In all of their literature, Touching Base repeatedly accredit their success, as both an organisation and an advocate, to the decriminalisation of the NSW’s sex industry. It allows them to operate and to campaign openly freely the rights of both those with disabilities and sex workers. With that in mind, I thought I’d look into the laws of our state and the history of how we came to be so damn progressive.

Sex work is regulated by state government and as such the laws differ from state to state. NSW decriminalised the sex industry in 1995, an incredibly progressive move for any state. Decriminalisation allows the best options for sex workers in terms of their own health, safety, and personal agency. However, decriminalisation was not designed with their best interests in mind. The laws were based on the Wood Royal Commission of 1994-1997, or as I previously knew it to be – Underbelly: The Golden Mile.

Australia has a long history of police corruption in prostitution; one I imagine is not specific to our country alone. Sandra Egger’s research into the early days of the colony has found a history of payments to police to keep brothels operating. This I’m sure is not surprising, the two seem to go hand in hand. Egger highlights the early 1960s to 79 as the ‘high point for police corruption.’ Coincidentally from 1968 to 1979, NSW’s laws were the most restrictive they had or have ever been. Payments to the police were seen as an operating cost for sex workers and brothel owners. This ‘mentality’ (read corruption) naturally carried over into the 1980s and 90s and what better area for it to flourish than Kings Cross. The Wood Royal Commission was instigated after claims of a paedophile network making payments to police to avoid arrest. These stories dominated the press and even looking back now they are hard to read. The Wood Commission would go on to acknowledged a widespread endemic of corruption throughout jurisdictions, but in no precinct was it as concentrated and as prolific as in Sydney’s notorious Kings Cross. A day in the Kings Cross precinct was described in SMH by a former officer:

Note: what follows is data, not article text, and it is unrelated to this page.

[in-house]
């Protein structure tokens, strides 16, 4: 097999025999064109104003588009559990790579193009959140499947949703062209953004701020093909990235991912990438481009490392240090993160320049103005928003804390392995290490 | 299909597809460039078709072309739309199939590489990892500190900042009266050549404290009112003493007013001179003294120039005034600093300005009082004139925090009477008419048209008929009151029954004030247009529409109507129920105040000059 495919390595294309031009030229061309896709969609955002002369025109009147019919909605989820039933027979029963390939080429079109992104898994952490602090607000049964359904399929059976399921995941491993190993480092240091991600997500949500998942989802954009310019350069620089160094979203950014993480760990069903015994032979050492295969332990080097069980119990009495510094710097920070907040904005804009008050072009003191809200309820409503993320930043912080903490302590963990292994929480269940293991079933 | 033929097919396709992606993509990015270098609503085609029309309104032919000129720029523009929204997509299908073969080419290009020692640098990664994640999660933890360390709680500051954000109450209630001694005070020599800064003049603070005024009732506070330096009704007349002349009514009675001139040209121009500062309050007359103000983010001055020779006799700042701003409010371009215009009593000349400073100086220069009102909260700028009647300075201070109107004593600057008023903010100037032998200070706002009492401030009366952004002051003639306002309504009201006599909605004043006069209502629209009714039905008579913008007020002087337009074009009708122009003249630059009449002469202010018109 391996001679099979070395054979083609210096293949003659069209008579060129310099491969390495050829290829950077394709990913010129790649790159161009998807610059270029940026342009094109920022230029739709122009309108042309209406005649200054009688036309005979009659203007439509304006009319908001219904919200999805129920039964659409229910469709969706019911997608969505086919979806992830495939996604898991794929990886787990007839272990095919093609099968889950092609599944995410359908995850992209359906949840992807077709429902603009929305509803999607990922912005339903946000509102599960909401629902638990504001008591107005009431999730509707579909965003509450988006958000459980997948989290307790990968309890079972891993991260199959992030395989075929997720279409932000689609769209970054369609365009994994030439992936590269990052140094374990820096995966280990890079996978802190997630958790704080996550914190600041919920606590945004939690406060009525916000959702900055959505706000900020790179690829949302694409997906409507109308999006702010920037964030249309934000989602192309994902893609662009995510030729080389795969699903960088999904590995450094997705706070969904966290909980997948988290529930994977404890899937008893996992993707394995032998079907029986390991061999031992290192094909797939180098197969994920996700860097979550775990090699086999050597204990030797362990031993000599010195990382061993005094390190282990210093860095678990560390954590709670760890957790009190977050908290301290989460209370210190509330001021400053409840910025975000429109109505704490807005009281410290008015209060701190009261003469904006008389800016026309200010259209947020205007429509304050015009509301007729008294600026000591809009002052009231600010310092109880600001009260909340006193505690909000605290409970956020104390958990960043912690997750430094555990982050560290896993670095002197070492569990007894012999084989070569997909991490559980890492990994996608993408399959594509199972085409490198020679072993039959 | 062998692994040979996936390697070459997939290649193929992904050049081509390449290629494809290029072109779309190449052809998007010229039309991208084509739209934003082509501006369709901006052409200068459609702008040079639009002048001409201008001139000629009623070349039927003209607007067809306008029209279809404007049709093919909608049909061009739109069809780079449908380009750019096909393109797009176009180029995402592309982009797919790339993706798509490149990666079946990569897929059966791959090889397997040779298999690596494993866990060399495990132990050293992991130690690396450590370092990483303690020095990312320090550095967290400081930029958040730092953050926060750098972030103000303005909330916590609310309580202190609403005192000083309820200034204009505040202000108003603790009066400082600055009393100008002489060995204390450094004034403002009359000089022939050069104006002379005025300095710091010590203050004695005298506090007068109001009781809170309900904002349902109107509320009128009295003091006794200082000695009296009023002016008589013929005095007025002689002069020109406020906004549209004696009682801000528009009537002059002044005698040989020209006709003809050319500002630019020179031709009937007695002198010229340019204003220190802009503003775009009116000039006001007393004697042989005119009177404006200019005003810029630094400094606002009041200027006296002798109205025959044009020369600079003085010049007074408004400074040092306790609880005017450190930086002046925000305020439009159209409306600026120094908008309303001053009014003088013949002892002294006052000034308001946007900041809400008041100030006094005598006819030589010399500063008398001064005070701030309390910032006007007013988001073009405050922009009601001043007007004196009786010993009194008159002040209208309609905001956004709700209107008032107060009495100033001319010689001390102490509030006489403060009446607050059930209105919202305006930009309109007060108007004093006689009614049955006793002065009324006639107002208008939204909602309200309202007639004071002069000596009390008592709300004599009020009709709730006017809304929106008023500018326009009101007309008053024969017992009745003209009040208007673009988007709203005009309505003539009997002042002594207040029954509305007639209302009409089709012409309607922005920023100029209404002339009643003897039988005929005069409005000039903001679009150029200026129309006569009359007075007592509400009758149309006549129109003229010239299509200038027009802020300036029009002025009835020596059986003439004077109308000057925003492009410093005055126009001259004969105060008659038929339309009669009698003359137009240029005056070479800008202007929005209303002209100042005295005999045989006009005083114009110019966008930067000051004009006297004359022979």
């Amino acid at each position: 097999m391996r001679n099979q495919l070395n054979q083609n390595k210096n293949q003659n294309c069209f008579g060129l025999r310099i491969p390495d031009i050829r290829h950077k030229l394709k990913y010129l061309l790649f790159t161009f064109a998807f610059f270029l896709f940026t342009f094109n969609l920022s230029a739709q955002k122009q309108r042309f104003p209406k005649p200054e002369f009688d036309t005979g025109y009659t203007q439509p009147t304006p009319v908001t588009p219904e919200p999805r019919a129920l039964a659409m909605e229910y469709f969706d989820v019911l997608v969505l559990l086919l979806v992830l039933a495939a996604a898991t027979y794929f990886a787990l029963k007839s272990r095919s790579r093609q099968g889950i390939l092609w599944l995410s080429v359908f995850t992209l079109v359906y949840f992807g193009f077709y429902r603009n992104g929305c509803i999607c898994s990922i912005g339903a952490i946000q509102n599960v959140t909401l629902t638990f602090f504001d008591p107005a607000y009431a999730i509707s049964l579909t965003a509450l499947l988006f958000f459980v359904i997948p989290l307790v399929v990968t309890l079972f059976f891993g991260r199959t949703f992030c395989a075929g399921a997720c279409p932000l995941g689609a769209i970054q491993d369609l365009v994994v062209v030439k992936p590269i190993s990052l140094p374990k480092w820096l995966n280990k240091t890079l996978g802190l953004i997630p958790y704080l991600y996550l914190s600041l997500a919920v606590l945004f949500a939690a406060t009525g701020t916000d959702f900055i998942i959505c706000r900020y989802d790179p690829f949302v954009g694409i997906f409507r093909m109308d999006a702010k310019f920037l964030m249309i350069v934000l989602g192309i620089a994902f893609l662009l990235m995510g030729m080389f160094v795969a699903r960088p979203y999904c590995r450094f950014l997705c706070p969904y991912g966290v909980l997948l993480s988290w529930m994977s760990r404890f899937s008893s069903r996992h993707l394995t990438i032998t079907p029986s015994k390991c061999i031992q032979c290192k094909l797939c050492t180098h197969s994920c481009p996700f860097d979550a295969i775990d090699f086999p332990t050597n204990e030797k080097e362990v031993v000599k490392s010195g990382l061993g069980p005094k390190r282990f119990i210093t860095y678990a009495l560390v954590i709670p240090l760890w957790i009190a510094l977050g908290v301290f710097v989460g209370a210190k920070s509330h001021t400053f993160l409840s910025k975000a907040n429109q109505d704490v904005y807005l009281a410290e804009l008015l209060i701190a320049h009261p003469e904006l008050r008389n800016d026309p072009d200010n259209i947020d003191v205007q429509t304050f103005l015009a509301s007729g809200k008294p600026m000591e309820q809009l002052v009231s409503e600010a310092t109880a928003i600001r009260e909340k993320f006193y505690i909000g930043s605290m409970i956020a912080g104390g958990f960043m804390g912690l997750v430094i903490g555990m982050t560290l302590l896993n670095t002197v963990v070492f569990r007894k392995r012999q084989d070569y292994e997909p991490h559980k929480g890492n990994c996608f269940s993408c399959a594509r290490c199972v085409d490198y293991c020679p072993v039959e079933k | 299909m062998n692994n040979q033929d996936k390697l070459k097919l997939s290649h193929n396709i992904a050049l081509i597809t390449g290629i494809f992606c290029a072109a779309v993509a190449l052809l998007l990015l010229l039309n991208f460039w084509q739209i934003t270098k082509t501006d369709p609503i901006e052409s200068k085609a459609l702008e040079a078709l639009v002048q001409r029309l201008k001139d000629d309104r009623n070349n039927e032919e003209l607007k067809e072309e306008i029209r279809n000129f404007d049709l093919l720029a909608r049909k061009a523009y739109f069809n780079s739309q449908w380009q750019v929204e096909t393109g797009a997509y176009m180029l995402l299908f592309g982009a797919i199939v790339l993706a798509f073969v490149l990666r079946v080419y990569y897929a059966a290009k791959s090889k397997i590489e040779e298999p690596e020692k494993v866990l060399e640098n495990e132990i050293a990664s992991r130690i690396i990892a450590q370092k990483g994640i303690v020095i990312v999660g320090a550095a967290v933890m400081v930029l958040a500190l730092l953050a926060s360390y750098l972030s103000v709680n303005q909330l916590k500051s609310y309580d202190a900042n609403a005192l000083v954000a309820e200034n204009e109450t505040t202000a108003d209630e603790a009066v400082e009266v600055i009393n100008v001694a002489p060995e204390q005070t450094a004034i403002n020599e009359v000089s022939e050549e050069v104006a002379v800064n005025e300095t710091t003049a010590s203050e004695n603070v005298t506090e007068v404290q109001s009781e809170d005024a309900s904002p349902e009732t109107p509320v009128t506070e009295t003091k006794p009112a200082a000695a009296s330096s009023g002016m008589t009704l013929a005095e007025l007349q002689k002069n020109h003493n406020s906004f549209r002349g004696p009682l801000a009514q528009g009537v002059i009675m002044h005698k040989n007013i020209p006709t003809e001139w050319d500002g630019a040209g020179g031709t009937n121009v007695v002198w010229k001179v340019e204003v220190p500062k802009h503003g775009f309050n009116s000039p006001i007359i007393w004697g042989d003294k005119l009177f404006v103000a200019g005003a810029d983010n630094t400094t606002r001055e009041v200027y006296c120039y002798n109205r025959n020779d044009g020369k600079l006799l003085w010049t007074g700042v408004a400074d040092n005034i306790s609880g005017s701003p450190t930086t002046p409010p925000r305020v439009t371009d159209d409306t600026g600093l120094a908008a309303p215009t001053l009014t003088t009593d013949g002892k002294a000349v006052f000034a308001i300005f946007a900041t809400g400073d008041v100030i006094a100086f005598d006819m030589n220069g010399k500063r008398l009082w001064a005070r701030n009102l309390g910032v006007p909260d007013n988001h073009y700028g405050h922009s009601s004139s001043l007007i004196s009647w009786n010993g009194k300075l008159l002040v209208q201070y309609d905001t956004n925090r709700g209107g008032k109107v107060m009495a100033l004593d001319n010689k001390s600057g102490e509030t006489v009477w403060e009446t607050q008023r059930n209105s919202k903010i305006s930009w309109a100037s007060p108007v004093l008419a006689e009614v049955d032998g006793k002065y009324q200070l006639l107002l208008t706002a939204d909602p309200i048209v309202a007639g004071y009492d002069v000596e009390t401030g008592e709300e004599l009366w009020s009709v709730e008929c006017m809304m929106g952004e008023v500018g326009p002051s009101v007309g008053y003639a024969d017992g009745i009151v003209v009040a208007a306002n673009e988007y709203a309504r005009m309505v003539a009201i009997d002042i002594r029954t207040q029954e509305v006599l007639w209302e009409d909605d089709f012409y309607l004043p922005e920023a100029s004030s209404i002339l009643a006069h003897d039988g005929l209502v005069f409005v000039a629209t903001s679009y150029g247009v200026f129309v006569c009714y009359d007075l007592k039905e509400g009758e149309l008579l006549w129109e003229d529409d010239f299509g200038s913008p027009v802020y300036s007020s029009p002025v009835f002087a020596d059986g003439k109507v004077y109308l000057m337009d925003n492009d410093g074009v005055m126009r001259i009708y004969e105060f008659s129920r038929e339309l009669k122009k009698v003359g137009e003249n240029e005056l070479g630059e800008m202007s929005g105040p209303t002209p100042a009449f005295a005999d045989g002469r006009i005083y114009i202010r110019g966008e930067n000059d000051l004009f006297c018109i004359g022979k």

The hours of duty for a detective on the day shift were between 8.30am and 5pm…Morning coffee commenced about 9am and continued until about 11.30am, whereupon there was a discussion about a suitable luncheon venue, which lasted until about 12.15, then lunch commenced and usually concluded about 3.30pm. It was followed by an ale or dozen at the infamous Macleay Street drinking establishment, the Bourbon and Beefsteak.

Honestly, why wouldn’t you want to be a cop? You just get to hang out with your mates and drink all day! In order to avoid jail time however one of these cops, Trevor Haken, ‘rolled over’ as they say, which was a pretty big get for the Commission. Haken’s car was fitted out with surveillance in which he captured evidence of senior detectives accepting bribes. Haken’s evidence was crucial in spurring the Commission on, a Commission which attacked all sides of the force in an attempt to break down the code of silence which prevailed. The Wood Commission found evidence of:

process corruption; gratuities and improper associations; substance abuse; fraudulent practices; assaults and abuse of police powers; prosecution— compromise or favourable treatment; theft and extortion; protection of the drug trade; protection of club and vice operators; protection of gaming and betting interests; drug trafficking; interference with internal investigations, and the code of silence; and other circumstances suggestive of corruption.

This is summed up in the catchphrase of the report: a ‘state of systemic and entrenched corruption’. Why is this interesting in relation to sex worker laws? When I first started reading about sex laws in NSW I looked at gender studies and sexual citizenship, I assumed it was something couched in the shifting political scene and second wave feminism and indeed there is an argument to this. But essentially the progressive laws that sex workers are so proud of here in NSW were not made with their best interests in mind. They were made to limit further possibilities of corruption within the police force. If prostitution is legal then it reduces the opportunity for officers to accept and enforce a ‘taxing’ system.